2. Chris: You said that Flemmi “flipped”; I say Flemmi starting singing whatever tune Wyshak, Durham etc. wanted to hear on the eve of Flemmi’s trial and his inevitable execution for murder by the FEDs or by authorities in Florida or Oklahoma. Flemmi reversed field to save his own hide. He said what the FEDs wanted him to say. 2. You put too much credence in the Federal Courts’ “reasoning” and decisions; remember Appellate Judge Selya put the blindfold on and refused to toss John Connolly’s conviction after the disclosure of Salemme’s multiple perjuries poisoning the jury. Federal judges “flip” with irrationalities and illegalities as often as Massachusetts judges do. (See, e.g. the Parade case and Probation cases). 3. Matt, repeatedly asks “what was offered the criminal informants” and when you and I and others repeatedly say “protection” from being prosecuted for less serious crimes (gambling and drugs), Matt says, “I’ve asked for answers and no one has offered any.” Listen, if Bulger, a career criminal (Alcatraz) was threatened with arrest for distribution of marijuana, he’d face decades in prison. If the FEDs say, “Hey, help us and we won’t arrest you and we’ll do everything in our power to allow you to continue “non-violent” criminal activities” how could Bulger or Flemmi resist? So, it’s not helpful to ask questions and ignore answers. Chris Kerr has explained the policy in the 1970s and 1980s. That FBI agents tipped off TEI’s to possible wiretaps and possible raids sounds entirely reasonable to me. For heaven’s sake, they were on the verge of taking down the entire New England Mafia; they didn’t want Barney Fife to blow it; they didn’t care what Barney Fife thought he was investigating; the FEDs needed to keep some TEIs on the street (“No violence”, no arrests for non-violent criminal activity: Such a deal. What informant wouldn’t accept it?). 4. Triple Hearsay: Morris said Connolly said Flemmi said . . . Let’s assume the admittedly corrupt FBI agent John Morris (an attempted murderer who admits he leaked info jeopardizing lives; who, Flemmi testified, was the source of leaks; who was lying to Durham and FED prosecutors even two weeks before Connolly’s 2002 trial (Remember, two weeks before Morris finally disclosed he’d also accepted money from other bookies and drug dealers–two weeks before trial—what else was he withholding and lying about) well that Morris allegedly says Connolly says that Flemmi said, “We want a head start.” Morris does not say that he or Connolly agreed to give a Flemmi a head start. I would not draw nefarious, sinister conclusions about anyone from Morris’s ambiguous statements. Much of Morris’s testimony was baloney, well rehearsed, well orchestrated, Wyshak-type words in his mouth. 5. While making these points I refer back to the testimony of a Clerk who said John Connolly told him that Bulger and Flemmi were TEIs. First of all, the Clerk said the office was buzzing with talk of Bulger. Connolly likely told him the confidential information to muffle the buzz. Remember, boys, in every office—doctors, surgeons, psychiatrists, lawyers, accountants, CEOs—-secretaries, stenographers, clerks, file clerks are privy to “confidential information” and “privileged information” and “inside secrets”; in the ordinary course of everyday business throughout government and the private sector. Clerks pick up and are told Confidential Data. There’s nothing sinister about that. Everyone understands what you type up, read, hear or are told is confidential. Secretaries know but keep confidential routines that “Mr. X has syphilis” or “That Mr. Y will be indicted.” or “That Mr. Z. has submitted a bid to build or design the new casino.” Let’s not try to make ordinary stuff seem sinister. That’s Wyshak’s specialty. 8. As far as John Connolly “obstructing” anything, he has been tried twice, acquitted and exonerated of all major charges (his lawyer Tracey Minor confirmed that as did the Boston Globe reporter Shelley Murphy) and typical of Wyshak and the Feds who often criminalize civil behavior, non-criminal behavior, the majority of the five minor “obstruction” charges John Connolly was convicted of turn out not to be crimes at all. 1. It’s not a crime to write a letter, no matter how much federal judges and prosecutors think its factual wrong or defamatory; (defamation is a civil offense)2. it’s not a crime for a private citizen to tell someone he heard through the grapevine that an indictment was coming down; 3, It’s not a crime to call a lawyer’s office, it’s immaterial if he did, and no FBI agent has a right to interfere with persons’ constitutional rights to contact lawyers’ offices, for any reason. 4. It’s not a crime to try to help someone’s criminal defense, especially if you believe the government has reneged on an explicit promise to not prosecute for “non-violent” crimes. 5. It’s not a crime to give a case of wine to someone, but if Federal Prosecutors and the corrupt attempted murderer John Morris get together and decide the case of wine contained an envelope with $2,000 or $1,000 in it and the envelope is either in the “bottom of the case” or “between the cardboard separators” (Morris put it in two different locations when he testified in Miami and Boston) then a jury may believe that is a crime. 6. It is a crime to tell someone to lie, but you have to believe Kevin Weeks, the “walk-in-freezer” Kevin Weeks, the “Six FBI stooges with machine guns doing Bulger’s bidding” Kevin Weeks, the prevaricator Kevin Weeks who can’t correctly remember one name he saw on twenty envelopes, the grave digger Kevin Weeks, the career thug, strong arm, bully boy, to believe that lie. 11. It’s not becoming to keep throwing stones at a defenseless man, John Connolly, who has been acquitted by juries of much of the dirt thrown at him these last 15 years since Judge Wolfe’s circus of a “trial” and his 600 page indecision on a motion for summary judgment which effectively “indicted” a dozen FBI agents (not represented by legal counsel; supposedly represented by Wyshak who was selling them down the drain) for violations of laws, rules, regulations and FBI policies. Let’s end the circus. Let’s stop persecuting with poison pens defenseless person. Let’s go after the real culprits: federal judges and federal prosecutors and a Florida judiciary hell bent on knocking down every law in the nation to persecute certain POOFs, many of whom just happen to be Irish Catholics and Italian Catholics affiliated with Jesuit schools like Boston College. Intemperate, contemptuous? You bet!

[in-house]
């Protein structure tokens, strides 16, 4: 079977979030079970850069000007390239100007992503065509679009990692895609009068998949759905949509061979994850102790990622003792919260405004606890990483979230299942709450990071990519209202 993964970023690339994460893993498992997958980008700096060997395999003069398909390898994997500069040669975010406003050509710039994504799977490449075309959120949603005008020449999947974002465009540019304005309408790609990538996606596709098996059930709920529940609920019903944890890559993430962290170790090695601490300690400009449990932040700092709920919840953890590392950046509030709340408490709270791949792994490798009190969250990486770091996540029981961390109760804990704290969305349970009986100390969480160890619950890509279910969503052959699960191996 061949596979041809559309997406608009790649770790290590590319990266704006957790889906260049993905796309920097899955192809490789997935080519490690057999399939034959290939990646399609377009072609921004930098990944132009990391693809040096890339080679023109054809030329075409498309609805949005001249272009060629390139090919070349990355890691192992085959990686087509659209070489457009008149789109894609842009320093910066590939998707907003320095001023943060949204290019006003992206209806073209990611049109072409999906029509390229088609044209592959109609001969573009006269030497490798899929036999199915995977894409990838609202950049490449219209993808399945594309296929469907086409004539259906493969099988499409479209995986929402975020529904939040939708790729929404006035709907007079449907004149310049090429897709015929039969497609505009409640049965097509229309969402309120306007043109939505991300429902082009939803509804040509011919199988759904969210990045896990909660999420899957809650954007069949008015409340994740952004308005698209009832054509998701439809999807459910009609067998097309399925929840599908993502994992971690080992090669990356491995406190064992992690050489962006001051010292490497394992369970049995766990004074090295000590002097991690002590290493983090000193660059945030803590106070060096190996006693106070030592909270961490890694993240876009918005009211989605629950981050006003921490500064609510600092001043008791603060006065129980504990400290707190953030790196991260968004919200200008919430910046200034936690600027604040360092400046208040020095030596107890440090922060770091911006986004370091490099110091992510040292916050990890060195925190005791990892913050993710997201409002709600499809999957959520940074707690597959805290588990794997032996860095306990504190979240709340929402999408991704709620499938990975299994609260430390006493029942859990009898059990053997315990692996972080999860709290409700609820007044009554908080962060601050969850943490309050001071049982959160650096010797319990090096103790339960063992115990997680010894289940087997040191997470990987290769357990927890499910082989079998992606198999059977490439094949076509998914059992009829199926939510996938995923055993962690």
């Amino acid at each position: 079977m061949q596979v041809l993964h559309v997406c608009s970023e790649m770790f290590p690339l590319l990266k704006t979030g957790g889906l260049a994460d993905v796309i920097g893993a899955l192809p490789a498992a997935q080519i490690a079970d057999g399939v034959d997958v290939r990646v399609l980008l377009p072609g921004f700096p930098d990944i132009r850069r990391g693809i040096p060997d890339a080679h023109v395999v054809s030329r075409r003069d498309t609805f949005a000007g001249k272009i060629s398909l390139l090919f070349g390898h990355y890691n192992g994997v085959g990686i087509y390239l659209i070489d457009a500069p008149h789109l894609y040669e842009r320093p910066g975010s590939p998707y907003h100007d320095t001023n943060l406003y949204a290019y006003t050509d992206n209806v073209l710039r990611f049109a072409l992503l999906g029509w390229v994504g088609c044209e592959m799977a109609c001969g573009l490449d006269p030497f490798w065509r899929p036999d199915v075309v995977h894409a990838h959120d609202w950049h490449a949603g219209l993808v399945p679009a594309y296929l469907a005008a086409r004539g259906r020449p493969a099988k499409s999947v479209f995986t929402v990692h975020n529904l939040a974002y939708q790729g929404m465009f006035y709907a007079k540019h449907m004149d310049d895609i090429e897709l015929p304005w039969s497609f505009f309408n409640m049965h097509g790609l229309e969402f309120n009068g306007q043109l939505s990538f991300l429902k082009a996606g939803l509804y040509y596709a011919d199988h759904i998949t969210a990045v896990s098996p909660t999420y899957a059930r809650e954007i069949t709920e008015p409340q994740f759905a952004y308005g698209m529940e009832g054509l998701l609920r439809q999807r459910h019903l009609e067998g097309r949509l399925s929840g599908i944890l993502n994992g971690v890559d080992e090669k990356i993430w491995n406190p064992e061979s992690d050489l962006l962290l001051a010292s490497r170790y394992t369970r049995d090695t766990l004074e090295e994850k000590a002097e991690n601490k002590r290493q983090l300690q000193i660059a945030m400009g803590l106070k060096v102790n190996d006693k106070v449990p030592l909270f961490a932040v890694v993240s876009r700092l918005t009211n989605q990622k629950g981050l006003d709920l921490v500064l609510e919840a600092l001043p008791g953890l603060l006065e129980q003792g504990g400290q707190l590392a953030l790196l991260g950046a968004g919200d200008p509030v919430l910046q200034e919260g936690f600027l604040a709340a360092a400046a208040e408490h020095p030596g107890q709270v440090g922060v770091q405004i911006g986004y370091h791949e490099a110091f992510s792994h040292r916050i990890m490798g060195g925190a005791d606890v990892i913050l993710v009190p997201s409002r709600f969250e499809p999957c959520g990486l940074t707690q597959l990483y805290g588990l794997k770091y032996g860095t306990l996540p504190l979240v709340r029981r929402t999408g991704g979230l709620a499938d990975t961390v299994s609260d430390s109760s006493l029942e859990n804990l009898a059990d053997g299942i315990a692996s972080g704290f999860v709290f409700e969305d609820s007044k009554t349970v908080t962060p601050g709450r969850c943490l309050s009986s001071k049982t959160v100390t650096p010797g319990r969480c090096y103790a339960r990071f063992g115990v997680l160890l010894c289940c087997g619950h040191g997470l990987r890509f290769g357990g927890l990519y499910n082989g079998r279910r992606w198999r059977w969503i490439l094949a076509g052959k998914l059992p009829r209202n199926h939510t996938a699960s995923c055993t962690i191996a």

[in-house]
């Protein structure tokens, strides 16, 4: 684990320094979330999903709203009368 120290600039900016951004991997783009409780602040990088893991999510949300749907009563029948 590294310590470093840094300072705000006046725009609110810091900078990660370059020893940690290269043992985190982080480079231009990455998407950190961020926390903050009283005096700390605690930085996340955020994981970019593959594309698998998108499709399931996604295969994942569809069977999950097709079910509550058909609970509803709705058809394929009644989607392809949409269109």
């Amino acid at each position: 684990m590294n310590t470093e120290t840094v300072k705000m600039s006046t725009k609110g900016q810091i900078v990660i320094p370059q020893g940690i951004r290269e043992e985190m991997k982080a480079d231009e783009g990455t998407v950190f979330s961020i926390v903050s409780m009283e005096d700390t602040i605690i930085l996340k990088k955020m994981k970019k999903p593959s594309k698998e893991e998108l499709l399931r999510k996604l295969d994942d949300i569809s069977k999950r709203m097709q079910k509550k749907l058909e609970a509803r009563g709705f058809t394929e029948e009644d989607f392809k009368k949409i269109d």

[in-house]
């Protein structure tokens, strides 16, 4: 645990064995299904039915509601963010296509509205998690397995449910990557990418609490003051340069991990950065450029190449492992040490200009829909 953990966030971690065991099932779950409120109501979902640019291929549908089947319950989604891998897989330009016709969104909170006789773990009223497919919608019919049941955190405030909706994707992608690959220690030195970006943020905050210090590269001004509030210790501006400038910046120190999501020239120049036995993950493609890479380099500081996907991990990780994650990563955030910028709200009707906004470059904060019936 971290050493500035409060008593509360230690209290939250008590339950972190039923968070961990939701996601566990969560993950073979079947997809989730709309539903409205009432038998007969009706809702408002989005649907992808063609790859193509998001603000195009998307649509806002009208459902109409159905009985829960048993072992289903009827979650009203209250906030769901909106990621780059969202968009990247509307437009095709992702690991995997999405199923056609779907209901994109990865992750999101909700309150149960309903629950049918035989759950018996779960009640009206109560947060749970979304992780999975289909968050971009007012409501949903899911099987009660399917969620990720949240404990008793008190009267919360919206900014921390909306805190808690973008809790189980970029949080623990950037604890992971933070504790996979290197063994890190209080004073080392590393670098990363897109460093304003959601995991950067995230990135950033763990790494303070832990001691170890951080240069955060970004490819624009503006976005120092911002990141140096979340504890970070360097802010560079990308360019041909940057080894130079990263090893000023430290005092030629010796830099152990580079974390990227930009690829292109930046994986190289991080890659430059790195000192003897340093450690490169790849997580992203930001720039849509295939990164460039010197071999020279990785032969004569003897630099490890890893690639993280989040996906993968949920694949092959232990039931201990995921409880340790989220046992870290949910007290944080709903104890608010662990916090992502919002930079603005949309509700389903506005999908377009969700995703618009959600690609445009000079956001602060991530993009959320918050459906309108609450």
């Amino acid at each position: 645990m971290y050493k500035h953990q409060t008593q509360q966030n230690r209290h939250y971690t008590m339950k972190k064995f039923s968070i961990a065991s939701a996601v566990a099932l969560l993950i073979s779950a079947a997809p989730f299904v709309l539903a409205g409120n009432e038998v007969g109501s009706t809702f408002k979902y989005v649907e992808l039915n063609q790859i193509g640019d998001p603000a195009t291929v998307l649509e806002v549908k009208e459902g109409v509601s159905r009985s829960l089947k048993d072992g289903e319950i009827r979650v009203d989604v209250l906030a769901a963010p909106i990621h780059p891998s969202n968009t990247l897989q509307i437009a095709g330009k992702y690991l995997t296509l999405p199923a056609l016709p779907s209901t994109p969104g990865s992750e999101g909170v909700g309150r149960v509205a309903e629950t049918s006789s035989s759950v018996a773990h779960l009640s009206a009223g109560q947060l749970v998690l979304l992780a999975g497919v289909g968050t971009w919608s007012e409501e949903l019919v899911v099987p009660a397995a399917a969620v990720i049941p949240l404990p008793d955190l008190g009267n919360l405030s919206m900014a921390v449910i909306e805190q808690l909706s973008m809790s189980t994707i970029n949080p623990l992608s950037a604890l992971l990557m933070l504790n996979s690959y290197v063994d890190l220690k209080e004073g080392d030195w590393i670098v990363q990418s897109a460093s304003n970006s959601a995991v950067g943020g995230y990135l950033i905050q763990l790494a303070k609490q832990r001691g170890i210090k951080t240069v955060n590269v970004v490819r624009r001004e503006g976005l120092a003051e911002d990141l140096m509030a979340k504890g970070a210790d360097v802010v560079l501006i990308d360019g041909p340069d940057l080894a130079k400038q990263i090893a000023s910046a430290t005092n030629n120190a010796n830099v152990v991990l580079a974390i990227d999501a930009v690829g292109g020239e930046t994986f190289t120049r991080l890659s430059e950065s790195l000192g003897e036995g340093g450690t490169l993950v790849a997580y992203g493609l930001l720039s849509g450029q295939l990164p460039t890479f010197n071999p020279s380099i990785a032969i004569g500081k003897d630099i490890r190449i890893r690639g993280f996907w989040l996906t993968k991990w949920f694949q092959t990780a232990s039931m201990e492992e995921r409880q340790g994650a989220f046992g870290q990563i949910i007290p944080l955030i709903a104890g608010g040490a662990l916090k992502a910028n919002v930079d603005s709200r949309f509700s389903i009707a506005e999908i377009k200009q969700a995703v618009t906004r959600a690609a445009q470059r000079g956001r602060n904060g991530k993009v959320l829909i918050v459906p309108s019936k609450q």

1. William: